Zen Variations 4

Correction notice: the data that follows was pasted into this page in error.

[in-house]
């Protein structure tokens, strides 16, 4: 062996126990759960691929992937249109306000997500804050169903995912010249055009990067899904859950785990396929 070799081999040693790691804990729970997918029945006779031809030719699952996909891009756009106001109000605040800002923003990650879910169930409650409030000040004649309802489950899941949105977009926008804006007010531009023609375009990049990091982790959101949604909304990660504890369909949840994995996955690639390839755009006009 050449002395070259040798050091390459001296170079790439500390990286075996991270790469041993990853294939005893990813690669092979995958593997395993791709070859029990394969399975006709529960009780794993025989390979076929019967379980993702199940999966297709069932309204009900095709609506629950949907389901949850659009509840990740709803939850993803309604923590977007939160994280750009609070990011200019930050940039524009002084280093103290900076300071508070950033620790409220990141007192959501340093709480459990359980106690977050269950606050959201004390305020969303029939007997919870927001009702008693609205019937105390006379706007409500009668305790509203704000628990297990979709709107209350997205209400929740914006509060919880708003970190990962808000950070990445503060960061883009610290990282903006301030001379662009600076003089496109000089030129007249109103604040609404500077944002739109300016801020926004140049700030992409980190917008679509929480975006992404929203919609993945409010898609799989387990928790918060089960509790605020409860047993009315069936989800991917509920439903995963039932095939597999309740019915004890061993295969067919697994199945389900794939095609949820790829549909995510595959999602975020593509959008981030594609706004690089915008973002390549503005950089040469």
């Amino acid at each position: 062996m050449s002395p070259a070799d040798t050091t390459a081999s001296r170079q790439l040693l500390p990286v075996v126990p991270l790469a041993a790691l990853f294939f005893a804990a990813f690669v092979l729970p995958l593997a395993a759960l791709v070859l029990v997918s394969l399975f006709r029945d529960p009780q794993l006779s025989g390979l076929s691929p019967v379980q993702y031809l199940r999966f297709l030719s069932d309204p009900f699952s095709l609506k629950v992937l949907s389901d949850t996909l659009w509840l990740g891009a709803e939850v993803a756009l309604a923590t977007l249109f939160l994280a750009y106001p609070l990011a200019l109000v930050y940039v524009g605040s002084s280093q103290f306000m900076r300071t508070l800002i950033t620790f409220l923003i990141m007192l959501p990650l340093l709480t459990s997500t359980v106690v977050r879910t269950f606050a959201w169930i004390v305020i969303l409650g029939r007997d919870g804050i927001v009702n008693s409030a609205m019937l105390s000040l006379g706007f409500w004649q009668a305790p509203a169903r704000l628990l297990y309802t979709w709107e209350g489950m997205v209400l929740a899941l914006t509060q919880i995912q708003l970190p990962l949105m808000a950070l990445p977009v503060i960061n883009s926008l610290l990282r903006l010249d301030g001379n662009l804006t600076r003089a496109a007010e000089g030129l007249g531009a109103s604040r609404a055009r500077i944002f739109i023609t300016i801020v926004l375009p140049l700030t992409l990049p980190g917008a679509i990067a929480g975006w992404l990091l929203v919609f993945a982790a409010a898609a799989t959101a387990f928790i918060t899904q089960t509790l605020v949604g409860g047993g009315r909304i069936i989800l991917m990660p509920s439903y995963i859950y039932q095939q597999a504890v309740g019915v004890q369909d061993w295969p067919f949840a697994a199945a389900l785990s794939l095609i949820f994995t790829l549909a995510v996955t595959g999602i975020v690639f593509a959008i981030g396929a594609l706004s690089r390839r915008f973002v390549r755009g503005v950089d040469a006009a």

Dear Mr. Pass, I would like to share some pictures of my Zen v4. I started this project more than a year ago by self-learning AutoCAD. I laid down the chassis design in digital form after visits to Home Depot, Lowes, ThermaFlo (Internet), several local hardware shops and even NAPA auto parts. The dimensions of the chassis are 15.5"x26"x9.5" (WxDxH) -staying close to the Golden Ratio for aesthetic reasons. With the Zen v4 engine, it weighed in at 60 pounds. The beveled front panel, made of two ¾" thick oak boards, of course got its inspiration from your XA series. The curved faceplate is a declaration that with your help and inspiration the DIY audio world is not flat. The growth rings of oak look nice too and I bet (excluding the farm) I own the bragging rights (in all audio world?) for the thickest faceplate at 2 inches! Between the curved front panel and the ½" thick aluminum that serves as additional heatsink and as carry-around-the-house finger grips are blue/ red/ green LEDs. Blue is for normal operation and red and green (combining to produce orange light) is for standby/nightlight keeping the 90,000uF/ch power station fully charged. The 23.5" long heatsinks are from ThermaFlo, with thermal specs of 1.44 C/W/3". With 2A of bias per channel…it gets so hot at about 37 degC above ambient temp after 2 hours of rollicking musical fun. This tells us the rating of the heatsinks should be 2.89 C/W/3". The temp was checked using my dependable meat thermometer (no undercooked meats yet). The Zen checked in at medium rare 145 degF. The design is a dual mono up to the 120VAC inputs. The changes I made to the circuit include biasing the input buffer at about 33mA and the regulated voltage zener reference stack is at 50V. The unregulated voltage came in at 53V unloaded. With the Zv4 circuit in it drops to 49V. Regulated voltage output is a steady 45V. The measured ripple at the speaker outputs is about 1mV on both channels. The beveled back panel is equipped with 1" coupling nuts and 2" round-head bolts. These allow it to also stand on its back in party mode. I haven't tried it but I guess the heatsinks will dissipate heat better vertically. The legs of the amp in the Zen position are ½"x1.5" steel chrome lug nuts, I got from NAPA, usually reserved for light truck wheels. Popping the hood shows the legs extending to the top panel via threaded rods. The four rods are tipped with coupling nuts where the oak top panel sits and fastened with ½"x1" cap hex bolts. The big cap hex bolts add nicely to the overall look…this is from watching American Chopper and Monster Garage. My concern though is with the amp running hot the top panel might warp. I won't fret much if it warps like the sides of Rushmore. I'll just say it was inspired wink. A Zen logo in what I think is in its simplest form sits nicely on the front panel. The chassis's wood is finished with several coats of Watco Teak oil and Minwax Golden Oak. The sound amazes me in its tonal balance across the audio band. The bass is clean with just the right weight on my PSBs. The treble is clean and crisp. Eric Clapton, John Lee Hooker, Taj Mahal, Diana Krall, Ron Carter and his bass, Mark Knopfler, Men at Work never sounded so good. And they're all lining up to play again and again in my family room. With the Zen engine under my hood…I have created a musical instrument with the legendary Nelson Pass. Thank you so much. Regards, Allan Flores aka Blues on DIYAudio.com .(JavaScript must be enabled to view this email address)

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